Lead is one of the more well known contaminants, and has been plaguing water infrastructures since Ancient Rome. The aging water infrastructure leads to lead pipes leaching this contaminant into the water supply, as seen in Flint, Michigan.
Lead is a toxic metal that was used for many years in products found in and around homes. Even at low levels, lead may cause a range of health effects including behavioral problems and learning disabilities. Children six years old and under are most at risk because this is when the brain is developing. The primary source of lead exposure for most children is lead-based paint in older homes. Lead in drinking water can add to that exposure.
Lead is sometimes used in household plumbing materials or in water service lines used to bring water from the main to the home. A prohibition on lead in plumbing materials has been in effect since 1986. The lead ban, which was included in the 1986 Amendments of the Safe Drinking Water Act, states that only “lead free” pipe, solder, or flux may be used in the installation or repair of (1) public water systems, or (2) any plumbing in a residential or non-residential facility providing water for human consumption, which is connected to a public water system. But even “lead free” plumbing may contain traces of lead. The term “lead free” means that solders and flux may not contain more than 0.2 percent lead, and that pipes and pipe fittings may not contain more than 8.0 percent lead. Faucets and other end use devices must be tested and certified against the ANSI – NSF Standard 61 to be considered lead free.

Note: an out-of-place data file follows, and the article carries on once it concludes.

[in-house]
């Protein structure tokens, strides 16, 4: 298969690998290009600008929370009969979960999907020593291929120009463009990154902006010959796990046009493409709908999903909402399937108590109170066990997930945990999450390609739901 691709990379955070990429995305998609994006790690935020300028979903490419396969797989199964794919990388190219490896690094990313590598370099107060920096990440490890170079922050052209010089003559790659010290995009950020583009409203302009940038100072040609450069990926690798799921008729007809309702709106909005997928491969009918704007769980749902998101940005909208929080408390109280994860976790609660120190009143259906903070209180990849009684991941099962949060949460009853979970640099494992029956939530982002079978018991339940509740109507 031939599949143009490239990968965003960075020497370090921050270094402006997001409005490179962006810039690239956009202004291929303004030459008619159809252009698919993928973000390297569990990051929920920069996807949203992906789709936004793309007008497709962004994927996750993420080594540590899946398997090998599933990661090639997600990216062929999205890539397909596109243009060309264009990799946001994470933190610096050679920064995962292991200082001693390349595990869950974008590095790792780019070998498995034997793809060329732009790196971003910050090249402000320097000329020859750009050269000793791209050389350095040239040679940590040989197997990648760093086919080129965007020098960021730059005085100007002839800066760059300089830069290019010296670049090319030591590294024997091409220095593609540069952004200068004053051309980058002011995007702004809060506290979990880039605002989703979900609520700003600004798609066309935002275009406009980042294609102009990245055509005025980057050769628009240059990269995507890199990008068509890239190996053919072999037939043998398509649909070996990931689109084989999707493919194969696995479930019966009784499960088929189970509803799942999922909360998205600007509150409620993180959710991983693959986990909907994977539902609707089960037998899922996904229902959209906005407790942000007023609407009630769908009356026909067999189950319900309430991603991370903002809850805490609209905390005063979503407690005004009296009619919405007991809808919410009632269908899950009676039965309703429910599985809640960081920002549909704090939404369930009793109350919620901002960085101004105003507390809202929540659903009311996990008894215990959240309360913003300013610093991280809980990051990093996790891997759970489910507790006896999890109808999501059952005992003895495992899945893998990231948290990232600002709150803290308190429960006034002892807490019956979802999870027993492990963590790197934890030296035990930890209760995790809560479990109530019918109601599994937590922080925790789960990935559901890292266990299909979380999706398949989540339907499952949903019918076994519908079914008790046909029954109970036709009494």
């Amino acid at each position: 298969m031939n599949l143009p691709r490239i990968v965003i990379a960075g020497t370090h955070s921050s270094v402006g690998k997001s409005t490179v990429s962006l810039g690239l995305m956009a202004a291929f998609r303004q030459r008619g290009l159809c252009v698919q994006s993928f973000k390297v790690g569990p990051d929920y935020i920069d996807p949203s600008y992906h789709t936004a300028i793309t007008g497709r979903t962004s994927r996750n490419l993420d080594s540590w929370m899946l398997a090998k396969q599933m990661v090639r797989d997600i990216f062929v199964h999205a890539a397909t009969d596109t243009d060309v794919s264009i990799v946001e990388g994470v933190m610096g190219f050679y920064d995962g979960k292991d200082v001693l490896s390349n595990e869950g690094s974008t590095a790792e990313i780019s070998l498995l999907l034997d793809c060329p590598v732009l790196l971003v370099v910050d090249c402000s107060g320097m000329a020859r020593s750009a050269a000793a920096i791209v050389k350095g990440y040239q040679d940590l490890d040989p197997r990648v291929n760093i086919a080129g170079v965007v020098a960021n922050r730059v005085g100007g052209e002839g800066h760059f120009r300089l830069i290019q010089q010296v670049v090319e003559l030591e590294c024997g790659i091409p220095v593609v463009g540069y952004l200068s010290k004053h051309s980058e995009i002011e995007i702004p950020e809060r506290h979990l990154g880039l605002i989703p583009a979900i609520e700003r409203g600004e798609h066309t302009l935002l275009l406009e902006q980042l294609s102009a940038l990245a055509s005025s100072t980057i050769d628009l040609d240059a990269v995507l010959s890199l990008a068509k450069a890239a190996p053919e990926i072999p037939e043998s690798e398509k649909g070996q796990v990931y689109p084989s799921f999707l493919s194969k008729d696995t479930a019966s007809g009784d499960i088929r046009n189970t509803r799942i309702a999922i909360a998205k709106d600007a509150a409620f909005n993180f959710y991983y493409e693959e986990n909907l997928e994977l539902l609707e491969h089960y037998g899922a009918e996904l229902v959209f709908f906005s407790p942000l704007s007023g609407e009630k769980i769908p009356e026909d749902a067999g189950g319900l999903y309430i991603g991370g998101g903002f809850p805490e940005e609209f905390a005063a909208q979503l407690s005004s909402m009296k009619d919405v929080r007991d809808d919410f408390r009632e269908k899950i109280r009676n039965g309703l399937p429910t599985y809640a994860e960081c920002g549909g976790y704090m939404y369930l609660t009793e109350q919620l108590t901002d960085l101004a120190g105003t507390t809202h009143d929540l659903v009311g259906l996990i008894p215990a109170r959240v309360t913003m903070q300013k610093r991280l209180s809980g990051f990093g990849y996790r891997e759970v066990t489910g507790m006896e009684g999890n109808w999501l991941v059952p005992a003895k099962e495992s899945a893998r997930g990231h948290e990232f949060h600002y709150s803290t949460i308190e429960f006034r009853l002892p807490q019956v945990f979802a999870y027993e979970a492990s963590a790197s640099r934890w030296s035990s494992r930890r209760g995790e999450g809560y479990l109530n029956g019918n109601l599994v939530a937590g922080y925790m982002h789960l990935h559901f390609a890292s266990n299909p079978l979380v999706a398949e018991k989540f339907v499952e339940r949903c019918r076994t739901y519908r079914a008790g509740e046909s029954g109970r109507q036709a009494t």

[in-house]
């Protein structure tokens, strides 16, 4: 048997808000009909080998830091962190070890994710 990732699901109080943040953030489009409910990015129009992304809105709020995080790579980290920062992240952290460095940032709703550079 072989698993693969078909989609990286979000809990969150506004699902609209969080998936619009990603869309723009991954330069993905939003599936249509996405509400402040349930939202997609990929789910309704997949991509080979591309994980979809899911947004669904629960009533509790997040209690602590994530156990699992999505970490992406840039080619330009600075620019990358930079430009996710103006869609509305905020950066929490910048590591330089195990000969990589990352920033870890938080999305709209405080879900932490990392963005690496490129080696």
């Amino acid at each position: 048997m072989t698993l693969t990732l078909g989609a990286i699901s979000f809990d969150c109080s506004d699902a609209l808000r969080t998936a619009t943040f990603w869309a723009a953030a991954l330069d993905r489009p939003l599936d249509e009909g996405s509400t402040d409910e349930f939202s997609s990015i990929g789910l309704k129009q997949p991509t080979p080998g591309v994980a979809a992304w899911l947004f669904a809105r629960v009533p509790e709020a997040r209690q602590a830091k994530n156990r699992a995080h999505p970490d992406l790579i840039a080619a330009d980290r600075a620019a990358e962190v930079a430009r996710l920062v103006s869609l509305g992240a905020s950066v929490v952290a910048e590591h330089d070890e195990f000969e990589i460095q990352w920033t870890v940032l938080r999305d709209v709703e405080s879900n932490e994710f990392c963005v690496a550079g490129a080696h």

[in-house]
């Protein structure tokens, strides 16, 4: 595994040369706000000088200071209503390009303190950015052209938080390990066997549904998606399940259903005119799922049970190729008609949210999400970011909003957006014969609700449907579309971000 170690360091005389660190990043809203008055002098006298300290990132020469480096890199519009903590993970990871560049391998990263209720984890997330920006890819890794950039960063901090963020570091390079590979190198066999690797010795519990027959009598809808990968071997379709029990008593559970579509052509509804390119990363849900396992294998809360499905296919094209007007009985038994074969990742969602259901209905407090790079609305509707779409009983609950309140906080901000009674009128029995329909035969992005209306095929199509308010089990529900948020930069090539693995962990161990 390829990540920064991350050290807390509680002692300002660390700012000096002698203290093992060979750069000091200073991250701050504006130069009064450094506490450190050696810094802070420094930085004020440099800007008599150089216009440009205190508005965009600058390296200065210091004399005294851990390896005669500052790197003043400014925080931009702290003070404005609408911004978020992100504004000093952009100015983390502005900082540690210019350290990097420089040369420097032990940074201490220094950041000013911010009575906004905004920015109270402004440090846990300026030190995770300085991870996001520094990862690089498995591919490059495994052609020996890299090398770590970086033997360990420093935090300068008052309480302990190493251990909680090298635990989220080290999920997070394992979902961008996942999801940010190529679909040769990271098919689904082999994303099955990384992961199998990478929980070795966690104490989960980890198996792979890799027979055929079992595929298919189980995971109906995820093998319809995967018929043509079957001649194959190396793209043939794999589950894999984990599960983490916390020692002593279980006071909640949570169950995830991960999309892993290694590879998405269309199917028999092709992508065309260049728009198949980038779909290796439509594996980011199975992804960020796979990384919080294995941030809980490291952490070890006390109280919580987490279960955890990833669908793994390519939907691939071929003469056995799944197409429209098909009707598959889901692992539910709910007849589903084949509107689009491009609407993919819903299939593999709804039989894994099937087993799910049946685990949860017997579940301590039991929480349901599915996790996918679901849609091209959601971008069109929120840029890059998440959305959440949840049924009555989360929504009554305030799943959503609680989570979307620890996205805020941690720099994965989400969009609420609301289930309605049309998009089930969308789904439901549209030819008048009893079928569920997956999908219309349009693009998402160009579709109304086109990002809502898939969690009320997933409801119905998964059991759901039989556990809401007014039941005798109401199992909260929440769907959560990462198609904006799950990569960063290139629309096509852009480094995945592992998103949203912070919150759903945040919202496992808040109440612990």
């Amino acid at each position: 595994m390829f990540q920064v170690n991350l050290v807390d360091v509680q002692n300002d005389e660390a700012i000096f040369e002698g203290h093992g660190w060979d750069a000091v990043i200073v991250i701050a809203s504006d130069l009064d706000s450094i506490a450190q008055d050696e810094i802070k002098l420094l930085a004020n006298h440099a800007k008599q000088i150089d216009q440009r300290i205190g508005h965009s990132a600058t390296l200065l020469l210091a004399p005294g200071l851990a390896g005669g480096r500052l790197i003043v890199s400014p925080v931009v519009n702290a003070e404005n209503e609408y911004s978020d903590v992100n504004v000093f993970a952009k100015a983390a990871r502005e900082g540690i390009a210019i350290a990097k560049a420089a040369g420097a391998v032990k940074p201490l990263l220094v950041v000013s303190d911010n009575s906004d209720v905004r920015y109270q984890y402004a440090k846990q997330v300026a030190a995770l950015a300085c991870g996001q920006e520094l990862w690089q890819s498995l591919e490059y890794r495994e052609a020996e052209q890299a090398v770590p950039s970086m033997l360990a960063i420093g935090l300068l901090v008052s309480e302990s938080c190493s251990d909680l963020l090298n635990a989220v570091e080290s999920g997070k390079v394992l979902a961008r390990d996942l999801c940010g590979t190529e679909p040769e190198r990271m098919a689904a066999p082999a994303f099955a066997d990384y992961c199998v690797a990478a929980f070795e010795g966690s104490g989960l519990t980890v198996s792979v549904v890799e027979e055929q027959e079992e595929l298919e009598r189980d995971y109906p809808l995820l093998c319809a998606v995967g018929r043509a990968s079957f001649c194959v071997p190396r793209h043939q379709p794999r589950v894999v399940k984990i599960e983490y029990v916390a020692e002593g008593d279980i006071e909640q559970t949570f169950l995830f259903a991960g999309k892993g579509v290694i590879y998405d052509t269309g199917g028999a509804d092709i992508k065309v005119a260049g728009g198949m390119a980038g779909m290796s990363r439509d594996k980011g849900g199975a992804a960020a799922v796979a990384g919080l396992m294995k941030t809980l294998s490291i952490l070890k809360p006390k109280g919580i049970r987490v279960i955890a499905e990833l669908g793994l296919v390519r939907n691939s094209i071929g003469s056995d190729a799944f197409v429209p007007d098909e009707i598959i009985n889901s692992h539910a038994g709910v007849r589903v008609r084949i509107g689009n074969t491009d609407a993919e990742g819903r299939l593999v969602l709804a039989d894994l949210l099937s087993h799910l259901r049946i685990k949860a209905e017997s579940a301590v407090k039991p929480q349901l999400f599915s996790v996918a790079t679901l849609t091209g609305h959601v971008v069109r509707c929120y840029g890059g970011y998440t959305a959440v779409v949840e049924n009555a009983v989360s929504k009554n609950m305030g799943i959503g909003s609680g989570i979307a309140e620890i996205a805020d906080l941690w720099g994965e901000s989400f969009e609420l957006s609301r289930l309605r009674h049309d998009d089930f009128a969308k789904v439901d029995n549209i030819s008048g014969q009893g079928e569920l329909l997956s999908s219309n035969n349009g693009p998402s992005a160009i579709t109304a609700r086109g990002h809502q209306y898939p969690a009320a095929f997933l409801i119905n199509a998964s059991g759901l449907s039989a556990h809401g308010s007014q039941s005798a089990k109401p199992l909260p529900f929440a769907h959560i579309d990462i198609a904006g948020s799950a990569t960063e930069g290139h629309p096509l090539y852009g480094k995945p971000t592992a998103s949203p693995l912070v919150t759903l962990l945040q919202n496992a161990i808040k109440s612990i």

Infants and children who drink water containing lead in excess of the action level could experience delays in their physical or mental development. Children could show slight deficits in attention span and learning abilities. Adults who drink this water over many years could develop kidney problems or high blood pressure.
Read more about lead in drinking water here.